We clearly share a brain. I kind of answered this question up above before I saw you asking it here. I think there are lessons to be learned from grief. I also feel that sometimes grief is the price we pay for joy. For example, losing my grandmother was very difficult for me, but that pain was the result of many years of love and happiness with her. I’m willing to pay that price.
I agree about the forward and backward thinking aspects of these emotions. It’s easy to be trapped in grief, unable to move forward. Even when we don’t realize it, unaddressed grief can influence our lives in a myriad of ways. Because of this, I think it’s important to actually deal with grief. Not to give too much of the ending away, but Will and Eden were both pretty messed up in their grief. Will looked much more broken on the outside, but I think he was actually the healthier of the two, because he was facing his grief instead of hiding from it.
Mikey: Half-time analysis! Do you feel like you understand what’s happening at this point? Do you feel like you know where the movie is going? If so, how confident are you in your predictions?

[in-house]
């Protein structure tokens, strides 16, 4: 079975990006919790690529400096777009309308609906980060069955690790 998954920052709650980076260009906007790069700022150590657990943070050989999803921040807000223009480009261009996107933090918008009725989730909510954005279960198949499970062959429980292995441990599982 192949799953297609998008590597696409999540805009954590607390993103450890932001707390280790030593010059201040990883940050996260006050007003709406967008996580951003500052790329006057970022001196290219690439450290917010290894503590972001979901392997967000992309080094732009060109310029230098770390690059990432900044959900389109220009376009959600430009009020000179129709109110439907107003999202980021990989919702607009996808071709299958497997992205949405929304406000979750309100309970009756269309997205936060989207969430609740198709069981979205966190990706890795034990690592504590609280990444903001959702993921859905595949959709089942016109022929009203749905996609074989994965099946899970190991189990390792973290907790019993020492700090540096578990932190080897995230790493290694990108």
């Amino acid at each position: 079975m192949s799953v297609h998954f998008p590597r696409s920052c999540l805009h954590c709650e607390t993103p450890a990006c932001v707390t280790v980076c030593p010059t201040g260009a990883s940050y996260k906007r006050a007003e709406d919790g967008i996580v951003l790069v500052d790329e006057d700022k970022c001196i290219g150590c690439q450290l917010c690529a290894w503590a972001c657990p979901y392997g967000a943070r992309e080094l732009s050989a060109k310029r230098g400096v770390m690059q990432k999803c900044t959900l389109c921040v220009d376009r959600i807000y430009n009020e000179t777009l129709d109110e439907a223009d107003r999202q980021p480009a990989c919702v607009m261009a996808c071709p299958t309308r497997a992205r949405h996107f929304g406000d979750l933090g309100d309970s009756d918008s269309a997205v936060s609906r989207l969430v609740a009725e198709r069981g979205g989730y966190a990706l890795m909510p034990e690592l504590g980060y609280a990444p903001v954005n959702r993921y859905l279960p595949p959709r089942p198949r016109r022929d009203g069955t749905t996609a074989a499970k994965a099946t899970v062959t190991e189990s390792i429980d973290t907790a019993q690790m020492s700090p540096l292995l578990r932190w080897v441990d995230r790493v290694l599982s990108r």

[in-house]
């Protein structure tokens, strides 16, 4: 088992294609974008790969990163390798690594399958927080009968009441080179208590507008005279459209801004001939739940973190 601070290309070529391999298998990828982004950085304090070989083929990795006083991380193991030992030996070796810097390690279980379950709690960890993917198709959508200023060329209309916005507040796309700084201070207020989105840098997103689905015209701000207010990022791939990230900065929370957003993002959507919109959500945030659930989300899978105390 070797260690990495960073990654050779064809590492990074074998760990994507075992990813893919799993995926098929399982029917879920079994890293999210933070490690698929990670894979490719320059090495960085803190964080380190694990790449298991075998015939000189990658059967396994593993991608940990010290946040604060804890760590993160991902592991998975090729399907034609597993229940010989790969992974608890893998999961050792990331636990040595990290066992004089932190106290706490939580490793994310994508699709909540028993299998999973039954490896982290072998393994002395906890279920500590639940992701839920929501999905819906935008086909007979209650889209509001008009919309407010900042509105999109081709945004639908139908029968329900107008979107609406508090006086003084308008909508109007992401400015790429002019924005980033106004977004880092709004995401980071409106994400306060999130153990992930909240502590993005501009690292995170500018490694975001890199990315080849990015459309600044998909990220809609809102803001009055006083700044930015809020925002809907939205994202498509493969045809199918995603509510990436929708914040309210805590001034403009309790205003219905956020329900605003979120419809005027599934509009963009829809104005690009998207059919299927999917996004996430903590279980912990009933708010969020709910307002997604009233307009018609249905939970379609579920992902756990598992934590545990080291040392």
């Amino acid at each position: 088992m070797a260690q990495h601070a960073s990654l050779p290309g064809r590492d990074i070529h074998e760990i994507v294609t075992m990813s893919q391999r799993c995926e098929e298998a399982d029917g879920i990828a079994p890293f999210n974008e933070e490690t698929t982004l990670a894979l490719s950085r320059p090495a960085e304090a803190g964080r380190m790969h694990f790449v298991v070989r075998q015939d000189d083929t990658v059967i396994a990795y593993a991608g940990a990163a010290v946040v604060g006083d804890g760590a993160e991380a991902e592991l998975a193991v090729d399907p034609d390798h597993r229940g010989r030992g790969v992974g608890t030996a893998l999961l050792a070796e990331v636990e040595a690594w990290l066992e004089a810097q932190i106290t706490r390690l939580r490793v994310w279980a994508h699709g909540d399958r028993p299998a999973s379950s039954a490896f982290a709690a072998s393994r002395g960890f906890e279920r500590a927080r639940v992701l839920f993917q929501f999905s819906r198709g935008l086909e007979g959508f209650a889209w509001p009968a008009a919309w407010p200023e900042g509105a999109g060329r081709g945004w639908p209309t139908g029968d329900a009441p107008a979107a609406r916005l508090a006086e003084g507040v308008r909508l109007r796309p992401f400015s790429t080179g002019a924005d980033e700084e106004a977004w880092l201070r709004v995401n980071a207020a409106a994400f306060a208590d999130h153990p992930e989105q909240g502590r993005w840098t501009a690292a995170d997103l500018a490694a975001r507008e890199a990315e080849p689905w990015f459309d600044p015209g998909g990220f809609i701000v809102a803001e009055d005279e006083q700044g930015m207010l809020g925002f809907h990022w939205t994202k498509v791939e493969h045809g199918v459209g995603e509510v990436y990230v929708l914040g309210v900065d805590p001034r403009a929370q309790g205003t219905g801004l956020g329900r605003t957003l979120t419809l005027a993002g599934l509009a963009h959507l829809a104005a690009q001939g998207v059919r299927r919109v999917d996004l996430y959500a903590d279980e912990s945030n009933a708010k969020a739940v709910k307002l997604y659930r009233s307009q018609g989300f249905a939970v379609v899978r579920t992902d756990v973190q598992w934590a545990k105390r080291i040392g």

I’m confident that I understand what’s happened up to this point. I understand the history of these characters and their general relationships to one another. What I don’t know is where this is all going. The story has been written in such a way that I truly don’t know which direction it will finally break and I will find either way believable. I give the writers props for walking this fine line.
In the very beginning I was 110% sure there was going to be a bloodbath at some point in this movie. Now, I’m not at all sure it will actually happen that way, mostly because I can’t figure out WHY the bloodbath will start.
I am completely confident that I am very uncomfortable at this dinner party and I would like to go home now.
Mikey: Something interesting I felt at the end of this movie was actual relief when the murderin’ started up. I was finally able to relax and stop worrying about it. Did you experience something like this? How did the movie change for you at that pivotal moment?
Yes! I didn’t think of it in those exact terms, but there was a definite release once I finally knew without a doubt what was really going on. This was by far the most stressful movie of the ones we’ve watched so far.
Mikey: The movie makes no comment on this matter, so it’s up to you: Did Claire get away?
Gah. I don’t knoooowww! I’m going to say yes, she got away. She was the only one smart enough to listen to her gut and bail and I think she did it early enough that she would have actually gotten away. But there’s a very real possibility her little white car is still there on the other side of that wall with a corpse in it.